Why more gas storage is needed

Why do we need it?

Natural gas production in the UK is in significant decline, and the UK became a net importer of gas in 2004.

The UK is the world’s fifth largest consumer of gas, and by 2020, the UK could be importing 70 percent of its gas. To insure against interruptions to supply, for example in the well-publicised winter cold snaps of recent years, the UK needs to increase its gas storage capacity. By storing gas in underground caverns in the UK, we will be better able to meet the future demands for gas.

Gas storage improves the ability to cope with emergencies and seasonal and daily variations in gas demand, highlighted in January 2010 and 2011 when the UK experienced the worst winters on record for three decades.

Gas storage in the UK & Europe

Natural gas storage in salt caverns is a mature industry. Gas has been safely stored in underground salt caverns since the early 1960s, and there are currently approximately 70 salt storage facilities around the world, with many more under construction.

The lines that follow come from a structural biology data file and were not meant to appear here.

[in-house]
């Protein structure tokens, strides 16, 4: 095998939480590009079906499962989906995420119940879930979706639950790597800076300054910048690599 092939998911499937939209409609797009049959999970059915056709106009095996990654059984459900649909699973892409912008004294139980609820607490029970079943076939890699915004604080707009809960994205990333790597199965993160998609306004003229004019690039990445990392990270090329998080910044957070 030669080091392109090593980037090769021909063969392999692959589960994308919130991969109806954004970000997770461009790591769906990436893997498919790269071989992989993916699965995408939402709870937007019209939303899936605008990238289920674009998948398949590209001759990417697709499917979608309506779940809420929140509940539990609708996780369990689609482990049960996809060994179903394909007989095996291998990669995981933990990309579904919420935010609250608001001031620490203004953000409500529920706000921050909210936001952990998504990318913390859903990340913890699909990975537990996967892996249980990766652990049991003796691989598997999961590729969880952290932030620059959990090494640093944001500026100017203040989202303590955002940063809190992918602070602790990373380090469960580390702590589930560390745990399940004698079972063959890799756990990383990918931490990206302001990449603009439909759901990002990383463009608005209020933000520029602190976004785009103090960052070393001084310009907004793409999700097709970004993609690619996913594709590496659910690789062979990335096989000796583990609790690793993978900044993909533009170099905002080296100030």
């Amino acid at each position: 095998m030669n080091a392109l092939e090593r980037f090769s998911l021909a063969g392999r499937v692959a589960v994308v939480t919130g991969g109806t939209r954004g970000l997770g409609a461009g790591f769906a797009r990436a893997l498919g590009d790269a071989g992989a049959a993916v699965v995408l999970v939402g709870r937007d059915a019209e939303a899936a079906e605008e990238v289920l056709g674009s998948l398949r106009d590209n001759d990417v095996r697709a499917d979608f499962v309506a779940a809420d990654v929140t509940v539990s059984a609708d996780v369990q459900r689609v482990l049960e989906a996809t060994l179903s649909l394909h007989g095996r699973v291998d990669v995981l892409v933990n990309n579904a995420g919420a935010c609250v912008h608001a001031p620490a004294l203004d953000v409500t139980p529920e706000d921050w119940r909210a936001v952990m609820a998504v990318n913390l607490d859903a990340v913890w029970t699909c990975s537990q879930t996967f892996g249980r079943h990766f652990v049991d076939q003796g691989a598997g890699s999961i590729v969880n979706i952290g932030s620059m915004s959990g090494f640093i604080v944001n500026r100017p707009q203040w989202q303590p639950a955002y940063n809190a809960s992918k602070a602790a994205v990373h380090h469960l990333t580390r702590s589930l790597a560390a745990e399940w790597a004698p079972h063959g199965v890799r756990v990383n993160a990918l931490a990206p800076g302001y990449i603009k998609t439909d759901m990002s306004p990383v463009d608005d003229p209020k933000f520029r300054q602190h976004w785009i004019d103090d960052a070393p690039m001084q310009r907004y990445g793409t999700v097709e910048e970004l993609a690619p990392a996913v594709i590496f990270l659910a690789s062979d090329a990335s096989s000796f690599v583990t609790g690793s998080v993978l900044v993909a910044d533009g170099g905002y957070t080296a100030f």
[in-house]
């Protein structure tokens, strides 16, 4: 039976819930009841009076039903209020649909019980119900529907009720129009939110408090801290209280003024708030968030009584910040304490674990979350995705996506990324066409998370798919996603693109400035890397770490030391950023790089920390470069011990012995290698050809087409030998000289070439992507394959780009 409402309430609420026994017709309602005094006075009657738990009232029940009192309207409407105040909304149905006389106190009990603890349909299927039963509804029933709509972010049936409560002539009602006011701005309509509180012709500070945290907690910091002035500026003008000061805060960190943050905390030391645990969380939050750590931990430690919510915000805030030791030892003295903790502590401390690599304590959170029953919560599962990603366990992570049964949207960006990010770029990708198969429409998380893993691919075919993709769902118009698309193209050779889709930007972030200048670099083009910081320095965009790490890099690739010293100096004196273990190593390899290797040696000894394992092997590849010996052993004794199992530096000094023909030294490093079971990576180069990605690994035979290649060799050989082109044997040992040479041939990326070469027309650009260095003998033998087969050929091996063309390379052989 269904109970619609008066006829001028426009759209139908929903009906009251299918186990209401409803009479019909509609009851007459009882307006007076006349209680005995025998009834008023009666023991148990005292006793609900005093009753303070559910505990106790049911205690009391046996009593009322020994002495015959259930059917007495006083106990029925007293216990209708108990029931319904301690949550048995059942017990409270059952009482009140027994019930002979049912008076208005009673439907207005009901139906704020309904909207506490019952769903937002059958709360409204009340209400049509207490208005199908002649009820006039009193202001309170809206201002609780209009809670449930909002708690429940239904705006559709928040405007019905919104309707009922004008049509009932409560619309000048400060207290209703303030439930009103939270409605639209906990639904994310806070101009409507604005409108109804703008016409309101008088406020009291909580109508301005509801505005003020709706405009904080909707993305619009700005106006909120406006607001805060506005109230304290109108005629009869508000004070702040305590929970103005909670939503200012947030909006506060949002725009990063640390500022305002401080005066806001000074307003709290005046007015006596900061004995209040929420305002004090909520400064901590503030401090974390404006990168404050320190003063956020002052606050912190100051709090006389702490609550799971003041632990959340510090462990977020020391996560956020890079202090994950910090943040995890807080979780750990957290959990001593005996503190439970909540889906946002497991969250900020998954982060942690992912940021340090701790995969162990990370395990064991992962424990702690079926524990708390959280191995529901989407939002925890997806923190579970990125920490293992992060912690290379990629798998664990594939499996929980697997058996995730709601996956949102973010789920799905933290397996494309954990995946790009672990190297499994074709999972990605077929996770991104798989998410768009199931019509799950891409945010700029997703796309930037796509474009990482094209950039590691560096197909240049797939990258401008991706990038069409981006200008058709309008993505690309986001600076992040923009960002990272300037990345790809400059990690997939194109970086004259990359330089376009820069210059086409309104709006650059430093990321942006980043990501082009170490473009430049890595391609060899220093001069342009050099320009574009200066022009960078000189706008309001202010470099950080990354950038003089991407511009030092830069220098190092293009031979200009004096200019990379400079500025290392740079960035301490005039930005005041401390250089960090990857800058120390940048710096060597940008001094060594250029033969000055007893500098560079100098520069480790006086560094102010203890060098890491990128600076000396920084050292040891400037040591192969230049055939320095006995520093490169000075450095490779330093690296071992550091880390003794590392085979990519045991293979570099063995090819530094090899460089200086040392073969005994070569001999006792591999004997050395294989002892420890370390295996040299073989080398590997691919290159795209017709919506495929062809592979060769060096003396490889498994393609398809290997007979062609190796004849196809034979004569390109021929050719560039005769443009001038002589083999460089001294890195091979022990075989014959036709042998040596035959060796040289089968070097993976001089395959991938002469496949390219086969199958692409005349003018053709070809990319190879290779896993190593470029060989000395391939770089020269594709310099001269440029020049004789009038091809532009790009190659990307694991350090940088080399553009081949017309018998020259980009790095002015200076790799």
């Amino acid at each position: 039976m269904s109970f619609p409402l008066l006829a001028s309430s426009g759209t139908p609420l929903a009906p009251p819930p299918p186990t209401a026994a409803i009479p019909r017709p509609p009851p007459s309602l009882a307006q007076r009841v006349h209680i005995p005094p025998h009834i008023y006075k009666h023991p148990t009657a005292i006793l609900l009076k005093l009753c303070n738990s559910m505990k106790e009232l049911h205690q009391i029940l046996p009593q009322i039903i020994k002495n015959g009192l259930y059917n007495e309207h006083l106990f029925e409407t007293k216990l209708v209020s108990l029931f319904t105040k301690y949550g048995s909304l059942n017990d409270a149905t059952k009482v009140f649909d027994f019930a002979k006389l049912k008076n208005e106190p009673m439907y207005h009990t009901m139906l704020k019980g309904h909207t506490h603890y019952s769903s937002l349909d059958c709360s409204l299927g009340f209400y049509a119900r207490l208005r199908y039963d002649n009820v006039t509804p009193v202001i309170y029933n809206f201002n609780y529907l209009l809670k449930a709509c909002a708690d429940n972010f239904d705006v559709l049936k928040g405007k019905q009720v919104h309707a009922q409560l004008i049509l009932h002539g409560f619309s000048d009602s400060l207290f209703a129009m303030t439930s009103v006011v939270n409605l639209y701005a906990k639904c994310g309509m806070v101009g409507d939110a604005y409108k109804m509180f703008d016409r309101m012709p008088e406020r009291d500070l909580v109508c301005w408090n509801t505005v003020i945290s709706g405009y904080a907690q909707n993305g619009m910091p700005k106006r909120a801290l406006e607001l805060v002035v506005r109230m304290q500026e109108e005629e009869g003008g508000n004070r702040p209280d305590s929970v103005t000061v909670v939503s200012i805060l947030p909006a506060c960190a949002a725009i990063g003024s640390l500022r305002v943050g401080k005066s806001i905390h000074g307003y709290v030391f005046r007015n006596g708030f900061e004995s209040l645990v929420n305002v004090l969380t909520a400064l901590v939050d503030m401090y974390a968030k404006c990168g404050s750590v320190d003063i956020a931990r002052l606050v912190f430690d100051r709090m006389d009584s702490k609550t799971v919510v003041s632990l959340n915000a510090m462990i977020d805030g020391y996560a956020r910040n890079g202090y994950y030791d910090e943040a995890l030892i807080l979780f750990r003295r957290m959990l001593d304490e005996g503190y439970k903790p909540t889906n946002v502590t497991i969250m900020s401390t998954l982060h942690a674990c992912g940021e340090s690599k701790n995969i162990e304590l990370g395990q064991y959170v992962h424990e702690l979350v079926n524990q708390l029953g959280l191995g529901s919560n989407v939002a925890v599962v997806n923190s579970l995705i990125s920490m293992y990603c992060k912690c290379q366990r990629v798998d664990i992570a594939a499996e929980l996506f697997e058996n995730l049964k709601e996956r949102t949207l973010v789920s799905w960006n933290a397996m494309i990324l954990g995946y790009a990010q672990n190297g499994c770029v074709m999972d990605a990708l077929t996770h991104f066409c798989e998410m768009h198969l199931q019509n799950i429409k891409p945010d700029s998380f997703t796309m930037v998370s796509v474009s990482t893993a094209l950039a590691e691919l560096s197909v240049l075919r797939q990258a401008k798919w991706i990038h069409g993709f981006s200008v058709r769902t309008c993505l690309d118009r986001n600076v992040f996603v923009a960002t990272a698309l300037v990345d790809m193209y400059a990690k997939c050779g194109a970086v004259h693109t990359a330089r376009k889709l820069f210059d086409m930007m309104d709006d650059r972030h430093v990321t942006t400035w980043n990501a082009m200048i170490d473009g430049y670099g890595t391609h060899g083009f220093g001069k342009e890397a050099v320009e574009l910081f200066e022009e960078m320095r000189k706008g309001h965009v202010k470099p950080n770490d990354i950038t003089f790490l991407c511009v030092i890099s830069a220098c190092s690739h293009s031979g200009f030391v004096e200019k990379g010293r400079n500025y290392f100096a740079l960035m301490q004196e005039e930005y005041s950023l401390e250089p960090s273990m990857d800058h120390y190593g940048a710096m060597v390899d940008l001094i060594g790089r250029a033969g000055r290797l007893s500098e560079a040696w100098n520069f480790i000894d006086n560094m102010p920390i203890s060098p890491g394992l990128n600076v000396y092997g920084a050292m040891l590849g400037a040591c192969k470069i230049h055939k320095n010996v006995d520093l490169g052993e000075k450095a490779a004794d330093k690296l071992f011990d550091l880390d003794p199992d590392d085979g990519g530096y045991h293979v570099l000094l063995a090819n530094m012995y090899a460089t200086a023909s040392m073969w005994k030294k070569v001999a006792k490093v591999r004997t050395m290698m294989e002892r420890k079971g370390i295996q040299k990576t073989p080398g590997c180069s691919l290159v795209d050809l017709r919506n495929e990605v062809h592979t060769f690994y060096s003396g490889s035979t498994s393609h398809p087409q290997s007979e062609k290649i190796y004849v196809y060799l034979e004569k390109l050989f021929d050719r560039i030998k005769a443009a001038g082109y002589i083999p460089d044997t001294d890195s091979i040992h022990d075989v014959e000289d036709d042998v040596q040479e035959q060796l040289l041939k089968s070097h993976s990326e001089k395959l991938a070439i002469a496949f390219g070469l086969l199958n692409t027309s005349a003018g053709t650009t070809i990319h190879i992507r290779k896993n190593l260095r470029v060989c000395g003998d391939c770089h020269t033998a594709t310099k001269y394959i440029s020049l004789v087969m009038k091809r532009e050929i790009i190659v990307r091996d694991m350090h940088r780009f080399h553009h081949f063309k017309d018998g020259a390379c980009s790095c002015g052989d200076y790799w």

Gas storage in salt caverns is a mature industry with an unblemished safety record: there has never been a recorded failure of natural gas escaping from caverns in the UK.

Salt cavern gas storage facilities are currently in operation within the UK in both Cheshire and Yorkshire and are very common in Europe (especially in Germany). The Hornsea facility in Yorkshire has been in use since 1973 and further facilities are currently being built at Holford in Cheshire, Aldbrough in Yorkshire and in Devon.

Gas can be stored in depleted or depleting reservoir rocks of former oil and gas fields, where gas is injected back into the reservoir from which oil, and/or gas has been removed. A second option is salt cavity storage, where cavities are created in underground salt strata by dissolving some salt to form a pressure vessel and filling the vessel with gas.

Preesall’s geography is unique and it is one of the only places in the UK where underground gas storage in salt is possible. Extensive investigations have shown that the salt is sufficiently thick here to create new caverns which would be ideally suited for safely storing gas.

More about ‘Why Preesall?’

Read more about the project in our leaflet, Securing the UK’s Energy Future

By increasing the UK’s gas storage capacity, we can help bring down escalating gas prices and be better prepared for the cold winters of recent years.